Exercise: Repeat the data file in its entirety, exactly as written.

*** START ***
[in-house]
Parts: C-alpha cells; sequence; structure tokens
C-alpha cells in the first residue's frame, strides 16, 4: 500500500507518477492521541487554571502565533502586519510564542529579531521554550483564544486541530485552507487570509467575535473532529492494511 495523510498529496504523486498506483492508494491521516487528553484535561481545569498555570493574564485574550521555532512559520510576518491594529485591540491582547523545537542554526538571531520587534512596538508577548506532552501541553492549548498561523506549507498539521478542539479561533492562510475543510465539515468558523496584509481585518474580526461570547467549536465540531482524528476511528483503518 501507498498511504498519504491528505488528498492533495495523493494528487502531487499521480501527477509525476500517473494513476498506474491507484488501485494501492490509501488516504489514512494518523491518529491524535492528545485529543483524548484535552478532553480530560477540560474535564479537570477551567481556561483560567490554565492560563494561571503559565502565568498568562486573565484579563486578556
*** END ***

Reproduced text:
[in-house]
Parts: C-alpha cells; sequence; structure tokens
C-alpha cells in the first residue's frame, strides 16, 4: 500500500507518477492521541487554571502565533502586519510564542529579531521554550483564544486541530485552507487570509467575535473532529492494511 495523510498529496504523486498506483492508494491521516487528553484535561481545569498555570493574564485574550521555532512559520510576518491594529485591540491582547523545537542554526538571531520587534512596538508577548506532552501541553492549548498561523506549507498539521478542539479561533492562510475543510465539515468558523496584509481585518474580526461570547467549536465540531482524528476511528483503518 501507498498511504498519504491528505488528498492533495495523493494528487502531487499521480501527477509525476500517473494513476498506474491507484488501485494501492490509501488516504489514512494518523491518529491524535492528545485529543483524548484535552478532553480530560477540560474535564479537570477551567481556561483560567490554565492560563494561571503559565502565568498568562486573565484579563486578556